Where another service provider (eg Community Legal Centre or Government Agency) exists to provide specialist advice and assistance in relation to particular legal matters, then Legal Aid Queensland refers clients to that service.

Legal Aid Queensland does not provide advice:

  • to companies or businesses
  • to clubs or associations
  • in relation to commercial transactions or dealings with real estate
  • in matters which have a high degree of complexity such that it is not possible to provide sound advice within the scope of the service.

Access to legal advice services and equity in service delivery

Legal advice services are available by:

  • telephone
  • video conferencing
  • interview at a Legal Aid Queensland office
  • interview at a designated outreach services.

Clients are offered telephone advice as a first option, unless the client's circumstances indicate telephone advice is not appropriate eg: due to the necessity to peruse written documents, the complexity of the issue, or the client's communication needs.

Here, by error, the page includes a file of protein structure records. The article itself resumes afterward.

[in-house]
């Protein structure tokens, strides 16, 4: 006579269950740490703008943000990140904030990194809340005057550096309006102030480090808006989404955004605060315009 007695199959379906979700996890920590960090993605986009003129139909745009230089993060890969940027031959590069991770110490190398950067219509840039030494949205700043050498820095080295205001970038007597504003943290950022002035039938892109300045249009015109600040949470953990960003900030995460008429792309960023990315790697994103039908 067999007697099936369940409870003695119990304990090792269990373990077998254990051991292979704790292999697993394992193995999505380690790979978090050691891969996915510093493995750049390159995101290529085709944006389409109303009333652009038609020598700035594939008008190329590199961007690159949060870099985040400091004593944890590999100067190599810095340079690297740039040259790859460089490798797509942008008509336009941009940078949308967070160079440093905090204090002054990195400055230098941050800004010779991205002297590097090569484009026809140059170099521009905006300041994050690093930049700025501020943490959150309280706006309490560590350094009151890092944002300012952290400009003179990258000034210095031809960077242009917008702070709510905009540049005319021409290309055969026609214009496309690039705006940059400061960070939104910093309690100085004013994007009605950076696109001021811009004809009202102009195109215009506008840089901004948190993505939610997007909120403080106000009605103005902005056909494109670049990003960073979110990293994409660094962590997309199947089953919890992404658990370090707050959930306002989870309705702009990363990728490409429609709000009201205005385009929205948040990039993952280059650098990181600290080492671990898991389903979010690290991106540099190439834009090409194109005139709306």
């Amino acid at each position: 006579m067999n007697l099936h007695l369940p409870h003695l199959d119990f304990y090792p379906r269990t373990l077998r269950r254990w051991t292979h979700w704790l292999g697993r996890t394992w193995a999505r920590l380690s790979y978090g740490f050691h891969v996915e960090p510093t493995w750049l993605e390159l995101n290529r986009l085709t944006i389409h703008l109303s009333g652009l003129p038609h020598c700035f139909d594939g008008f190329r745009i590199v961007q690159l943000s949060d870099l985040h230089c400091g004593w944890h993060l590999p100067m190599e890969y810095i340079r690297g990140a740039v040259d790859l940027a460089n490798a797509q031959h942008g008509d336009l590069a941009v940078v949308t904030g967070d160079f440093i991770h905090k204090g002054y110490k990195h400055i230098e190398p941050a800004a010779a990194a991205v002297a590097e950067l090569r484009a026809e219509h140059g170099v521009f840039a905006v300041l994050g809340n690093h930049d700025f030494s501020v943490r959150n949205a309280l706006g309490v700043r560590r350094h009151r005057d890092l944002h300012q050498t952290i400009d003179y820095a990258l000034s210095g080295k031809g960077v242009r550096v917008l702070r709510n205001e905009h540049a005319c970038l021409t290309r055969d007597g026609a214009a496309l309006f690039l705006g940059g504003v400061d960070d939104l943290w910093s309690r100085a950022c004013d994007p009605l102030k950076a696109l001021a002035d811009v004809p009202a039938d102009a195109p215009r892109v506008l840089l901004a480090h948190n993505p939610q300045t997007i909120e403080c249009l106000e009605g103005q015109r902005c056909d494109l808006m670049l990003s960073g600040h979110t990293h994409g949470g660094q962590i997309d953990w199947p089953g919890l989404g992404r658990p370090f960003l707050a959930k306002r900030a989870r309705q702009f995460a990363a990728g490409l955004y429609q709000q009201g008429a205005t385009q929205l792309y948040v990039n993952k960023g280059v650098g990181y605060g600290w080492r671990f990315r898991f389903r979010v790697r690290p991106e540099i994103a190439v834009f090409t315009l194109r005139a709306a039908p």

The legal advice service facilitates access by clients who experience social or economic disadvantage.

Clients from culturally and/or linguistically diverse backgrounds

Interpreters are engaged when:

  • a client indicates they are unable to adequately communicate the issues of concern to a staff member, or the advice lawyer or
  • the lawyer providing the advice believes that an interpreter would assist the communication.

Telephone interpreters are used unless the matter is of such complexity that an on site interpreter is required. Legal Aid Queensland meets the cost of the interpreter.

Clients who have been affected by domestic violence